Western Daily Press (Saturday)
It could well be too little too late for hedgehogs
Defra has set out plans for halting the decline of some of Britain’s most cherished wildlife species by the end of the decade. Ian Liddell-Grainger, MP for Bridgwater and West Somerset, is sceptical, he tells Defra Secretary George Eustice
DEAR George, Thank you for sending over the briefing about hedgehogs. I am particularly encouraged to learn that Defra is now slightly alarmed by the findings of the Red List for British Mammals which has classified hedgehogs as ‘vulnerable’.
I am even more heartened to read that action is now to be taken in an attempt to reverse population declines among the species.
But I have a couple of points that I feel I must raise with you. Firstly, why it has taken quite so long for the Mammal Society to declare this perilous state of affairs – and for Defra to be consequently goaded into conceding that something must be done about it?
Because anyone who lives in the countryside will have noticed a catastrophic collapse in hedgehog numbers at least over the last two decades, if not for longer.
They have not been visiting rural gardens in the numbers they once did. Those sad little flattened piles of spikes one used to see everywhere on the roads are less evident. That is not necessarily good news in the sense that there are fewer hedgehogs being killed, rather bad news in the sense that there are fewer hedgehogs to be run over, because scientists will tell you that, paradoxically, roadkill numbers themselves are a guide to population sizes.
What also concerns me is your department’s blithe statement that “the main threat to hedgehogs is habitat loss as a result of agricultural intensification, and deteriorating habitat quality”.
I trust this assertion has been made on the basis of widespread, lengthy, and diligent research, otherwise it bears all the hallmarks of another cheap swipe at the farming community upon whose heads, it sometimes seems to me, blame is automatically heaped when any unfavourable set of rural circumstances are being discussed.
Let me just point out, George, that farmers have had no option but to intensify because, even with generous EU support, traditional lowintensity farming has become economically all but impossible given the historically low returns farmers are deriving from the food market. Furthermore that the finger of blame for this situation points directly at the supermarkets, who in prosecuting their endless price wars have depressed producer prices to a disastrous extent. Of course, this is not what you want to hear because no minister wishes to be reminded of the rather embarrassing fact that (a) we have surrendered control of food policy to the retailers and (b) that this suits the Treasury quite well because what people don’t need to spend on food – which attracts no VAT – they are free to spend on goods and services that do.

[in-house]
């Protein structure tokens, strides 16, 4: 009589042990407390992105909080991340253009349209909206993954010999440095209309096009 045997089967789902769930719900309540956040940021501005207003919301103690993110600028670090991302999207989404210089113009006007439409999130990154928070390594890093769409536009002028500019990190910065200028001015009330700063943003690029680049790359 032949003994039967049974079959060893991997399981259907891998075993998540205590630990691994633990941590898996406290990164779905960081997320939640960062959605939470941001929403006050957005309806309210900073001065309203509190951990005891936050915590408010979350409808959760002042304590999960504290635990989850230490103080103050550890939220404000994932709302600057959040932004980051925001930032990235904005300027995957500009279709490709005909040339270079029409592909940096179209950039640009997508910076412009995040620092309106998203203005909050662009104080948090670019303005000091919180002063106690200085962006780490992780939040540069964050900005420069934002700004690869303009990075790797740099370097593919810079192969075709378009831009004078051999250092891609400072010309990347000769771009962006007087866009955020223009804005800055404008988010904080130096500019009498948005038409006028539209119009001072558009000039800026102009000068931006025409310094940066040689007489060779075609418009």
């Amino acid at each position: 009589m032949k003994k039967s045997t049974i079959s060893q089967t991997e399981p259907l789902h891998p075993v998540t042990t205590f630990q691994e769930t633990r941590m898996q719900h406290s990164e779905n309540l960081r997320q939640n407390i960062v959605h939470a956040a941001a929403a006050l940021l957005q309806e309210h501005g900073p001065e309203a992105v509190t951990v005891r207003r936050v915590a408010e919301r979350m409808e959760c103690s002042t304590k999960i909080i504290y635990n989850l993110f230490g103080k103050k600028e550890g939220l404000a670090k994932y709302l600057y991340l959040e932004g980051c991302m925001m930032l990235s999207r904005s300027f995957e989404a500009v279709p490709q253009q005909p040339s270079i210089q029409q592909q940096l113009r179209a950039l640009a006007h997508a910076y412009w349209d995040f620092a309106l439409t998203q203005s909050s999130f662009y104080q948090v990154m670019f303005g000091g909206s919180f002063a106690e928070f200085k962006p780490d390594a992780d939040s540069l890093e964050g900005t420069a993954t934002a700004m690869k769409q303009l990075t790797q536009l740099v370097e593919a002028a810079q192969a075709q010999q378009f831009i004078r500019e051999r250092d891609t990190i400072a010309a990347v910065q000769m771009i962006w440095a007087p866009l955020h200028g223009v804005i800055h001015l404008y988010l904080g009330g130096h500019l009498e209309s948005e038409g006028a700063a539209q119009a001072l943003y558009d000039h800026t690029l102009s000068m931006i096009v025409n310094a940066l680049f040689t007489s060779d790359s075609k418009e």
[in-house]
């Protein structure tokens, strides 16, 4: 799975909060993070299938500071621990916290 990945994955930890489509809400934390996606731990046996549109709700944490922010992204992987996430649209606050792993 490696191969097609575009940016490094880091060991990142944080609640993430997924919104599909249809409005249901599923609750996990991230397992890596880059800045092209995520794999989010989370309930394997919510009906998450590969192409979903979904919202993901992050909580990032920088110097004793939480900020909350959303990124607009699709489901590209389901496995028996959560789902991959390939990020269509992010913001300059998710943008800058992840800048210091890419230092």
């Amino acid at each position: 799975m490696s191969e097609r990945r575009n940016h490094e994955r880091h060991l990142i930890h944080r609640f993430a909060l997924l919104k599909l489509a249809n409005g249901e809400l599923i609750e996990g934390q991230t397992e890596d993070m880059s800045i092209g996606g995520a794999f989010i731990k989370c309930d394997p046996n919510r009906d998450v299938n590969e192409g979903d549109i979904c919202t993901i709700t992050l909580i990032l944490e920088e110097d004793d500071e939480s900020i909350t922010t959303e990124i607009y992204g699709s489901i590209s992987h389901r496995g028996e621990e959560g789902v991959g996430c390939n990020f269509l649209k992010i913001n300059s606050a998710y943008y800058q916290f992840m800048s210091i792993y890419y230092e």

And finally, I see no mention anywhere of badgers. The badgers, specifically, which feed mercilessly on hedgehogs. Does it not tell us something that the very decades which have witnessed disastrous falls in hedgehog populations have seen badger numbers moving in exactly inverse proportion?
No old wives’ tale, either: there is a growing body of evidence of hedgehog numbers rapidly recovering in areas where badgers have been culled; of Mrs Tiggywinkle’s descendants being observed in numbers not seen since the ’60s and ’70s; and reappearing in rural gardens to general delight. Merely circumstantial evidence, perhaps, but an overwhelming body of it.
In which case, George, for all the fine talk in the Defra paper of creating an “historic legally binding target for species abundance by 2030” and “aiming to halt the decline of nature” all the efforts thus devoted to bringing back the hedgehog could well turn out to be an enormous waste of taxpayers’ money if – for want of culling – badgers are allowed to overrun us again.